Allergic bronchopulmonary aspergillosis (ABPA) is a fungal infection of the lung due to a hypersensitivity reaction to antigens of Aspergillus fumigatus after colonization into the airways. Predominantly it affects patients with bronchial asthma and those having cystic fibrosis. It characteristically presents with bronchospasm, pulmonary infiltrates, eosinophilia, and immunologic evidence of allergy to the antigens of Aspergillus species.
Aspergillus species are molds that are present ubiquitously in the environment, especially in the organic matter. There are over 100 species worldwide, but most of the illness is caused by Aspergillus fumigatus, Aspergillus niger, Aspergillus flavus, and Aspergillus clavatus. An infection by Aspergillus species causes a broad spectrum of illnesses in humans and depends on the immune status of the host, ranging from hypersensitivity reactions to direct angioinvasion.
Aspergillus fumigatus is the most common ubiquitous airborne fungus causative organism for ABPA.Aspergillus conidia, because of its small diameter (2 to 3 micrometers), easily reach the pulmonary alveoli and deposits there.
ABPA affects people who are asthmatic or have cystic fibrosis and are allergic to Aspergillus. The thick mucus in the airways of these patients makes it difficult to clear up the Aspergillus spores when inhaled. Genetic association: HLA-DR molecules DR2, DR5, and possibly DR4 or DR7 contribute to susceptibility; whereas, HLA-DQ2 contributes to resistance, and a combination of these may determine the outcome of ABPA in CF and asthma.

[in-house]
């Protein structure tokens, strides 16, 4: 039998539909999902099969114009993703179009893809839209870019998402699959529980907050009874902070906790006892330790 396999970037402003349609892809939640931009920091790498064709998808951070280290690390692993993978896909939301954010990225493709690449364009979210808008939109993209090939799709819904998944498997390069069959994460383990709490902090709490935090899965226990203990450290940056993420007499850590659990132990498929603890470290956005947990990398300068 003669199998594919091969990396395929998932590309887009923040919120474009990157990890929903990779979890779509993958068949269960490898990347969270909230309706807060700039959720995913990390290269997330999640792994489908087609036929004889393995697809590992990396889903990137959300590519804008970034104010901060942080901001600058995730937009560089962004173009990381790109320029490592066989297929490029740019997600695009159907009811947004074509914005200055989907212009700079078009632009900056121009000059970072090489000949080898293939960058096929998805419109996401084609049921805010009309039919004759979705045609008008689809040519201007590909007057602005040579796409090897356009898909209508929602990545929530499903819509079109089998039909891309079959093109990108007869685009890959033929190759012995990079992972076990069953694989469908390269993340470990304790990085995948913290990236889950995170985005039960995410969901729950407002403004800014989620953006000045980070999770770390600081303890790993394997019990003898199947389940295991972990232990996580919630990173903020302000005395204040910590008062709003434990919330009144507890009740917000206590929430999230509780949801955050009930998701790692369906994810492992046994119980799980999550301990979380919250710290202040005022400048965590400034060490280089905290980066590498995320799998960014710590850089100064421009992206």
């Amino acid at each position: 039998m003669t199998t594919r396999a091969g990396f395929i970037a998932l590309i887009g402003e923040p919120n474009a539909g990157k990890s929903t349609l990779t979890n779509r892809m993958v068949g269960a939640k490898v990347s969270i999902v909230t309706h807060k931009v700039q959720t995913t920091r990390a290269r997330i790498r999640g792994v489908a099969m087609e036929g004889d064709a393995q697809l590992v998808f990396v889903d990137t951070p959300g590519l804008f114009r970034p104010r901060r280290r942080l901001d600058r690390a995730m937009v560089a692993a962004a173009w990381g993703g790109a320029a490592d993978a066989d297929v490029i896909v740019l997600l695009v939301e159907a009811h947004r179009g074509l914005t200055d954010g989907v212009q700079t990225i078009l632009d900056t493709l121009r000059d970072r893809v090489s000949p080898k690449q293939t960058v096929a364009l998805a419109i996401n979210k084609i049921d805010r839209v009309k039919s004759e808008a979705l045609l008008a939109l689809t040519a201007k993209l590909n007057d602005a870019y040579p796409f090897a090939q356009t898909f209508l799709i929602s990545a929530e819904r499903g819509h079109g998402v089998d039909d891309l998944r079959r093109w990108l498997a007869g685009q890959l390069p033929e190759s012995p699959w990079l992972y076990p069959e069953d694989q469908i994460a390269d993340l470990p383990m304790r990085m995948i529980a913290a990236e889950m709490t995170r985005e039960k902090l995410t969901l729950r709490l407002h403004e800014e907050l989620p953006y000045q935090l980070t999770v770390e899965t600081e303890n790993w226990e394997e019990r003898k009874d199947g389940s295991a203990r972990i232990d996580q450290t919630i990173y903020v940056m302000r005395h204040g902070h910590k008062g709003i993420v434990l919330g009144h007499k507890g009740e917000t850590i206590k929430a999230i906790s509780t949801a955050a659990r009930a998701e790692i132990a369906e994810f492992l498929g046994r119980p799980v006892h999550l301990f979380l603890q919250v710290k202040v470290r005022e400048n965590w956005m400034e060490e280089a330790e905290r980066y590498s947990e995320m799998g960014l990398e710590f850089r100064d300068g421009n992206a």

Allergic bronchopulmonary aspergillosis commonly presents in the third to fifth decade of life. It is also common in children. It usually found in severe asthmatics and patients with cystic fibrosis.
Allergy to Aspergillus, as shown by a positive skin prick test to Aspergillus antigen, is present in almost 25% asthmatics and 50% of cystic fibrosis patients, but ABPA is not that much prevalent. The prevalence of ABPA in asthma and cystic fibrosis is about 13% and 9%, respectively. Worldwide, more than 4 million people are affected by ABPA.
A. fumigatus is the most common organism that causes ABPA, and the fungus requires dead organic matter to survive. The highest incidence of the infection is known to be in the winter season around the world (secondary to fallen leaves).
The pathogenesis of allergic bronchopulmonary aspergillosis remains incompletely understood. A. fumigatus spores that get inhaled in sufficient quantities behave as allergens. Normally a low level of IgG against fungal antigens in the circulation and the low antifungal secretory IgA in bronchoalveolar fluid suggest that healthy individuals can effectively eliminate fungal spores. In contrast, exposure of atopic individuals to fungal spores or mycelial fragments results in the formation of IgE and IgG antibodies.
Th2 cells (Helper T cells) play an essential role in the hypersensitivity reaction caused by the A. fumigatus antigen. It manifests as IgE production, eosinophilia, mast cell degranulation, and bronchiectasis.
A. fumigatus proteases release proinflammatory cytokines, such as IL-8, which causes epithelial cell damage and disruption of protective barriers, which triggers the hypersensitivity reaction. It also releases cytokines interleukin (IL)-4, IL-5, and IL-13, which increases blood and airway eosinophils as well as IgE.
Histopathologically, there is chronic bronchial inflammation, eosinophilia (leading to the development of an area of parenchymal scarring), airway remodeling, and bronchiectasis. Bronchi may show impacted mucus plug containing fungal hyphae, fibrin, Charcot-Leyden crystals, Curschmann spirals. The dichotomous branching of hyphae occurs at 45-degree angles.
On physical examination:
There is no individual test that establishes the diagnosis of allergic bronchopulmonary aspergillosis. The diagnosis is based on classic clinical manifestations, radiographic findings, and immunological findings.